After a long pause, she got up and motioned to me as if I was to walk with her, and I reluctantly followed. We walked for what felt like two minutes, past a sign which screamed ALIENS, and into a room with a few chairs, a television and a solitary vending machine. I stared at the machine, and then I remembered that I hadn’t eaten since Amsterdam. “I sure as heck am hungry–how about you?” she said, having noticed my gaze at the machine. I nodded again, this time more vigorous than last; maybe my mind was returning to my body. “Have a seat, I’ll be back” she said before wandering off, with the television in the far end of the room booming “GIANTS BEAT THE ANGELS AND WIN GAME FIVE OF THE WORLD SERIES!!” in the background. Knowing nothing about baseball, all I saw these normal-sized ‘giants’ do was run around a diamond-shaped piece of ground. They somehow won, making an officer at the far end of the room curse his luck—so much the worse for his better angels.

The lady came back, this time with a sack and a bottle, a golden logo emblazoned on the sack with red text that read ‘Burger King.’ The ‘have it your way’ I quickly dismissed. She sat down next to me and dove into the bag. “Since this is your first time in the States, I got you the most American thing I could find—a hamburger!” I slowly divested the burger from its wrapper, careful as if I was holding the pride of a culture, all the while knowing that hamburgers come from Germany. I took a bite, and as my palate assimilated to this new taste, I became American in no uncertain terms; this was made no less so by my ear-to-ear grin. “I know” she said, recognizing the grin, “that’s the good part!” She then gave me a bottle of Coca Cola to wash all that assimilation into my gut, which has proven to have a staying power longer than chewing gum. Satisfied, I had thought that was the end of it–-again I was naïve. Her phone rang.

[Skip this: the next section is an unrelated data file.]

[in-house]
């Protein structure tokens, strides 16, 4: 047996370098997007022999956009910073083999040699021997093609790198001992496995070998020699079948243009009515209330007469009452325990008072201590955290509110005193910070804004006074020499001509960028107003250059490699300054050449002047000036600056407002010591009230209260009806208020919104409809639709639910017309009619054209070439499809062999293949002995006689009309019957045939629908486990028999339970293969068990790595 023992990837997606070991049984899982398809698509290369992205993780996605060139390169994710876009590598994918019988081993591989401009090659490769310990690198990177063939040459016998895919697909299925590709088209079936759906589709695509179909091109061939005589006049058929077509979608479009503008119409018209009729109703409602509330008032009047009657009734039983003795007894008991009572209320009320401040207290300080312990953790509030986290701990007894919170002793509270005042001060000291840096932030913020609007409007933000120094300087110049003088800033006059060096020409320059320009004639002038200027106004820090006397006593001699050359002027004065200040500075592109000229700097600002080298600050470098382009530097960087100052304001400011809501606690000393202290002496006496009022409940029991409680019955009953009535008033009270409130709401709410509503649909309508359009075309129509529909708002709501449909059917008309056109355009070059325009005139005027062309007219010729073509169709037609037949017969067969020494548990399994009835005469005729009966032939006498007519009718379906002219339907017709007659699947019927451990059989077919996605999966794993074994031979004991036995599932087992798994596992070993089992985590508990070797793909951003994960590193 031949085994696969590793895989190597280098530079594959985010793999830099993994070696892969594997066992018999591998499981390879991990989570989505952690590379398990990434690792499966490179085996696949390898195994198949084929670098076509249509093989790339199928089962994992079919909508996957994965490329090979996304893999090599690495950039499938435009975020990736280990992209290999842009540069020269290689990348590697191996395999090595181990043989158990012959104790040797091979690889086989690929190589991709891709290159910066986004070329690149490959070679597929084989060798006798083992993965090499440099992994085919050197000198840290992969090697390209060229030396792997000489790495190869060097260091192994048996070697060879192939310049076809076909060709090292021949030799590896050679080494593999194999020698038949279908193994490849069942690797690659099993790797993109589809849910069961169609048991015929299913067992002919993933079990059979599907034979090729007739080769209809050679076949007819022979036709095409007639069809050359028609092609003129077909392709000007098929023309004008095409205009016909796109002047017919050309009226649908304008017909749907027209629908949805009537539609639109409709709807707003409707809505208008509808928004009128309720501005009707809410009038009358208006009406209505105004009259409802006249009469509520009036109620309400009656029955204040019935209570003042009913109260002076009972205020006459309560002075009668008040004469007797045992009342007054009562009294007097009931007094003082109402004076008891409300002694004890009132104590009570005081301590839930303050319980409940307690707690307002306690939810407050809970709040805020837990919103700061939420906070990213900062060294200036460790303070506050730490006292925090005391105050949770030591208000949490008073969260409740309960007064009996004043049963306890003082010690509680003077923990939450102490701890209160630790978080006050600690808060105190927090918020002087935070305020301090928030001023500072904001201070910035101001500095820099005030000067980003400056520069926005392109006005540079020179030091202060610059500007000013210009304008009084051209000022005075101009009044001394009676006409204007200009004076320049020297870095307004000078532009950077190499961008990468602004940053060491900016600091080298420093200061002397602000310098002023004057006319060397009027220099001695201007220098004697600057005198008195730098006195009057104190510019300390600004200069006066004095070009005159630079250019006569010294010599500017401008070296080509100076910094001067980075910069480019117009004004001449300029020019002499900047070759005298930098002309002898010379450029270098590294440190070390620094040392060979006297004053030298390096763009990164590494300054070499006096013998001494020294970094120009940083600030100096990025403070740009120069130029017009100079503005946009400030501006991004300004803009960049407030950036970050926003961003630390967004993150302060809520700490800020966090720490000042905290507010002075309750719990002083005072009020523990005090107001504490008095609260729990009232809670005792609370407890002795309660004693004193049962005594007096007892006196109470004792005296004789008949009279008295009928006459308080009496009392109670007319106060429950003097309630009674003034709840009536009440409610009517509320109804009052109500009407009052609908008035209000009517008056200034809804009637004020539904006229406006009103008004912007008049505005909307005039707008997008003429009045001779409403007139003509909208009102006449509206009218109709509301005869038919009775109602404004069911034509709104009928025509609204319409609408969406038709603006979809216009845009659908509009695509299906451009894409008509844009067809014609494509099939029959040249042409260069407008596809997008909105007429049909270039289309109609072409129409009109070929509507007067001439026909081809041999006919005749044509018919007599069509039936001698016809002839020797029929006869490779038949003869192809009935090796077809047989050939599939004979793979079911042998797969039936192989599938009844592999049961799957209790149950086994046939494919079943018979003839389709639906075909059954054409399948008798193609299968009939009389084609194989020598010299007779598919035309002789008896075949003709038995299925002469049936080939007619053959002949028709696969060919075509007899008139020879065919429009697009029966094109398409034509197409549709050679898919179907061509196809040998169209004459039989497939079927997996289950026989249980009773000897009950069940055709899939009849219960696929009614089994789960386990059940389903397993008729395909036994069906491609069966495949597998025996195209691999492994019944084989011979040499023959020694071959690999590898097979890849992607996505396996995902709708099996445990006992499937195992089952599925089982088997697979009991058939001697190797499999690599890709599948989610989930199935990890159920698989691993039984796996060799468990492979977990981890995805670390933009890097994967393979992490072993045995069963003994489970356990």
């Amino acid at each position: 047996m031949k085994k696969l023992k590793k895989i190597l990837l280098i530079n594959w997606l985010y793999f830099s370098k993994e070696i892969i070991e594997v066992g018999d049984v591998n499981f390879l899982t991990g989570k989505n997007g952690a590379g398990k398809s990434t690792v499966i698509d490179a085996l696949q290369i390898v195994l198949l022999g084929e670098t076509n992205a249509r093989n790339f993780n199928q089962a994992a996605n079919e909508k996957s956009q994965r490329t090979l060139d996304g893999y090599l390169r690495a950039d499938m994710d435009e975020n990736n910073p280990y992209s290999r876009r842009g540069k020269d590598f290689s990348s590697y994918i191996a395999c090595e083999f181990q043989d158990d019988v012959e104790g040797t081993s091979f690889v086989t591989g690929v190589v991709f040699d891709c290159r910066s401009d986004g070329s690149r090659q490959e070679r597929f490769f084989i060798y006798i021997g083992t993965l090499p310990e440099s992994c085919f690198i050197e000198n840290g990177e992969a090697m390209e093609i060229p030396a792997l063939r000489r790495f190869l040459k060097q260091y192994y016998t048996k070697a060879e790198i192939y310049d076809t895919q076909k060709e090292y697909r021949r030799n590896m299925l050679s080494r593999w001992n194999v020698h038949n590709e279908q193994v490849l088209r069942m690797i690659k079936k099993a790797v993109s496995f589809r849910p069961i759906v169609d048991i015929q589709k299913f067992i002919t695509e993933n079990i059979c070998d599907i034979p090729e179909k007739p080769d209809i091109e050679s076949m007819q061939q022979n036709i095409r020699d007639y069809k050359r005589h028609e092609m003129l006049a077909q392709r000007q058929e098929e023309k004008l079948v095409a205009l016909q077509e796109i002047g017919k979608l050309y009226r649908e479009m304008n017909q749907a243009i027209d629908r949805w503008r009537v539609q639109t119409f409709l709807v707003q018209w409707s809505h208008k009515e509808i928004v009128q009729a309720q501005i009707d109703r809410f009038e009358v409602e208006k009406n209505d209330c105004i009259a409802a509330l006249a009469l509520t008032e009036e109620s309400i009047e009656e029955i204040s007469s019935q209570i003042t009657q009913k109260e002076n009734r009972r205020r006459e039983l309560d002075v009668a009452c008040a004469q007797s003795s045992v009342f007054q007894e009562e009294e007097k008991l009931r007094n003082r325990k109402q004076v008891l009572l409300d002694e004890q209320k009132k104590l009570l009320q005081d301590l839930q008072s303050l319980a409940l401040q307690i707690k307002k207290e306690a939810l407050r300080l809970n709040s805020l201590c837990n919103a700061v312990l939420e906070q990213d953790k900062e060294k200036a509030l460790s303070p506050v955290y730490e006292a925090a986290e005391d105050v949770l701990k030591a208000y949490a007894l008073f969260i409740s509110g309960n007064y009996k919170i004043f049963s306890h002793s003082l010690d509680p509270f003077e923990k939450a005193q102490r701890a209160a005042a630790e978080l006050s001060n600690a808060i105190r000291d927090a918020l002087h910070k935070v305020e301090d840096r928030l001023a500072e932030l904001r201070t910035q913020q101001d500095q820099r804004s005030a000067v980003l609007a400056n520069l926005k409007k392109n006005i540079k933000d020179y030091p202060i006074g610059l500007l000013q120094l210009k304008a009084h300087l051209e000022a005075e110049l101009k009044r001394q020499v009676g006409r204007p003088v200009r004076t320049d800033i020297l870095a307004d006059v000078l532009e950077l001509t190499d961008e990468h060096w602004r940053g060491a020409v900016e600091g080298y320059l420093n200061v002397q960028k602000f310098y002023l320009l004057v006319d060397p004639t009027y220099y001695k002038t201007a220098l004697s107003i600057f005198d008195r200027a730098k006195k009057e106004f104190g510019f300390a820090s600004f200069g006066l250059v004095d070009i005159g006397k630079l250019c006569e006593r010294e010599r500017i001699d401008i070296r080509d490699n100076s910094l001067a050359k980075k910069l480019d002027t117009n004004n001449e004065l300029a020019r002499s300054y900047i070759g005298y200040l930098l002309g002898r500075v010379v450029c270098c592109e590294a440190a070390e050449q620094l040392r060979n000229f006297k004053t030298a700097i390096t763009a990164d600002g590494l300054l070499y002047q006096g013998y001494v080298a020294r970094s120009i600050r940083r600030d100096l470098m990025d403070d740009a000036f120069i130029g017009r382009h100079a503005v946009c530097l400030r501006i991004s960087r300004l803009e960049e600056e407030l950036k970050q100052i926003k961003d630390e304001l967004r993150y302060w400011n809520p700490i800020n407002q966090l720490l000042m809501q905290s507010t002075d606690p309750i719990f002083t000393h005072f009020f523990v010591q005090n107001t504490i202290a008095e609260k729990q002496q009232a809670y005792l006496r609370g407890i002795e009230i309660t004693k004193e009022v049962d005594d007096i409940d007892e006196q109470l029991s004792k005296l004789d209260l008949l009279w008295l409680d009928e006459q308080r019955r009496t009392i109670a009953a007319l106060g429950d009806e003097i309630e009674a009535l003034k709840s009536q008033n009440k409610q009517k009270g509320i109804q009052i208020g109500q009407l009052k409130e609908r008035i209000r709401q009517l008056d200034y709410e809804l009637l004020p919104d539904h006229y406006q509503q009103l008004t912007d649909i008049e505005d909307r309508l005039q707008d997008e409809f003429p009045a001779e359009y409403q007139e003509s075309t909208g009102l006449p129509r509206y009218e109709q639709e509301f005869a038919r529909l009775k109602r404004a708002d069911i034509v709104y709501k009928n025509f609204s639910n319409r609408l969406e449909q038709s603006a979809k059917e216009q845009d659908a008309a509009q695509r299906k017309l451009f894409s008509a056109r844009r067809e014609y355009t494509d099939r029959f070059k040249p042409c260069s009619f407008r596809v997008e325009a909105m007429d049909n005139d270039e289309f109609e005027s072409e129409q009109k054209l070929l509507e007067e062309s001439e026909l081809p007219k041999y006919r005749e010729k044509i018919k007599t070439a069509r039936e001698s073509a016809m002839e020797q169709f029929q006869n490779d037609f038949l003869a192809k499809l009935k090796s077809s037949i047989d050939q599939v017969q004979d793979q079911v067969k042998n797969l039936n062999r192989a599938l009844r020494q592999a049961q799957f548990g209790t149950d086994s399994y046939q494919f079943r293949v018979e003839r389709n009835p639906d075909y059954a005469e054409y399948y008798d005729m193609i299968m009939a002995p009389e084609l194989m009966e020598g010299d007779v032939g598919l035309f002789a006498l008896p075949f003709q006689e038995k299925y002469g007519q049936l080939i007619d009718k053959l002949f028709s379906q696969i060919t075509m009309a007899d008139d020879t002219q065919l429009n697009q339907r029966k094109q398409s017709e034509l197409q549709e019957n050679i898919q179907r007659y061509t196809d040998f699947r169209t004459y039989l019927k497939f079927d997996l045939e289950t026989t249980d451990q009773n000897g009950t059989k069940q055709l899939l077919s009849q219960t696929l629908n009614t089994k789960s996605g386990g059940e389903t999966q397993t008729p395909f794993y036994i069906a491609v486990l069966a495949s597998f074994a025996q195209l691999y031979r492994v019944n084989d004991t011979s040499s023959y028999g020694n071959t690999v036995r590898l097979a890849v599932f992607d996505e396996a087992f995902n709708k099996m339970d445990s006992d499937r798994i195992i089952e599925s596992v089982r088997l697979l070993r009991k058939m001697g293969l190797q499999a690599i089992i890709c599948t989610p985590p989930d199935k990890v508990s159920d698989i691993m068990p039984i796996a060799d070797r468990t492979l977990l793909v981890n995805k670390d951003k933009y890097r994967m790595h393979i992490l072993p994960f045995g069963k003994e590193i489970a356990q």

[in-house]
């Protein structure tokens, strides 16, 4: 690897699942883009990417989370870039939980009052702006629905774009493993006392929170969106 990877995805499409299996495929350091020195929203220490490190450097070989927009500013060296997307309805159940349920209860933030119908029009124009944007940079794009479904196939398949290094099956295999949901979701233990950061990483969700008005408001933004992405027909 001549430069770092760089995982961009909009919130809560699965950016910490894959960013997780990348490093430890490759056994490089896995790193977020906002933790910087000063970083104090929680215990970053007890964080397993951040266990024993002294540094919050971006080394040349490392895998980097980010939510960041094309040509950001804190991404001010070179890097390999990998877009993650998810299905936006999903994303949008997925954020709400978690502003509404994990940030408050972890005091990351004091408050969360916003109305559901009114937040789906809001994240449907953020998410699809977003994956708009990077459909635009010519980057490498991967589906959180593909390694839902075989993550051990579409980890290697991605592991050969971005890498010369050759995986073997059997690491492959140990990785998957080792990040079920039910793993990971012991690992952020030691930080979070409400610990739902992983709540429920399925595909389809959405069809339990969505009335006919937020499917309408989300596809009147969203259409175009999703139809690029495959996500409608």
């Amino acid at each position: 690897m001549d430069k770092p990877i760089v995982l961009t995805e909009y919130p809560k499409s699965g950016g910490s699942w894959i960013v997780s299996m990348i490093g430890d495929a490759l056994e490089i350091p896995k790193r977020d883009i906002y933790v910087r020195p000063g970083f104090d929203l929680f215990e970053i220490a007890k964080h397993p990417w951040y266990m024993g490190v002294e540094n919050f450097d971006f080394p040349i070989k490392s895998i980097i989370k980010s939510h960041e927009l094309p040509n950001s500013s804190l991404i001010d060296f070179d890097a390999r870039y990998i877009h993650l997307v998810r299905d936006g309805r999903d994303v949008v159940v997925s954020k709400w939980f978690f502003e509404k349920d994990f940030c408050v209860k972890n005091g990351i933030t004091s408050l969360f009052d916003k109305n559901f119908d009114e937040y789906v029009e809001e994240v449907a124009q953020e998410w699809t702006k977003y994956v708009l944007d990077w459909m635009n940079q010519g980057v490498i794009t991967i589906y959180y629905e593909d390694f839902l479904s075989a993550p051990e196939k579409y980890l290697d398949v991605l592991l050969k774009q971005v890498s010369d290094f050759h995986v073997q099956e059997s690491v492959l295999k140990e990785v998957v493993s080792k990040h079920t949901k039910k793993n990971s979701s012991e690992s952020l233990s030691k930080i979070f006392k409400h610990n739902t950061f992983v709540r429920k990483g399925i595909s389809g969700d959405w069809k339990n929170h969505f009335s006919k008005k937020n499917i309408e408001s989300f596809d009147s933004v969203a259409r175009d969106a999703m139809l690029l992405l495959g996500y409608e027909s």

The voice on the other end I could not make out, yet it sounded dark—something a young child associates with obscure figures.

Yeah it’s me.” She acknowledged the voice

She reached in her pocket for a pen, then frantically looked for something to write on, tore off a piece of the bag, taking the logo with it. She hastily scribbled a few notes.

“Are you sure? He can go?” the frenzy continued

“What time?”

“Oh wow! We don’t have much time–-that’s in an hour and a half—Ten four!”

She hung up, thrust the phone into her jean pocket and motioned me to finish the rest of my burger.

The burger promptly disappeared, and then we rushed to the room where Mama Joseph and her sons were; she was barely awake and her children asleep—finally. We left, past the ALIENS sign; I thought to myself as to what that referred to, then I left it alone. In the hallway that separated us from the security checkpoint, I saw the interrogator, to whom I proceeded to give the middle finger. I then ran toward the lady I had my first American meal with; I hugged her, and then left for the plane—I never knew her name, she never knew mine. We ran to our gate, where another Northwest flight was boarding; we caught the flight, minutes away from departure. The plane then took off, the Detroit skyline being the last thing I saw before sleep. I was truly on my way to being an American.

Two-and-a-half hours later, we arrived in Atlanta. It was midnight, and the walk to baggage claim was silent, bar the hum of the escalator which separated us from baggage claim. Going up the escalator, I asked myself questions which were left unanswered: Why am I disappointed about the prospect of going back? Is this as bad as it is going to get?” I thought, before “Hey, Joel!”

I knew that voice. It knew me. There she was–-straight ahead, arms wide open.


Well, I’ll probably finish the burger and then I’ll think about my buddy Ray’s birthday. Whether or not I can afford a card, that’s another issue.

Copyright © 2012 by Joel Collins Sati.


Joel Collins Sati is a Kenyan-born college student at Montgomery College, Takoma Park/Silver Spring. He has hopes to become a philosophy and political science major upon transfering to a four-year institution. He currently resides in Silver Spring, MD. This is his first appearance in a literary journal, with hopes for more.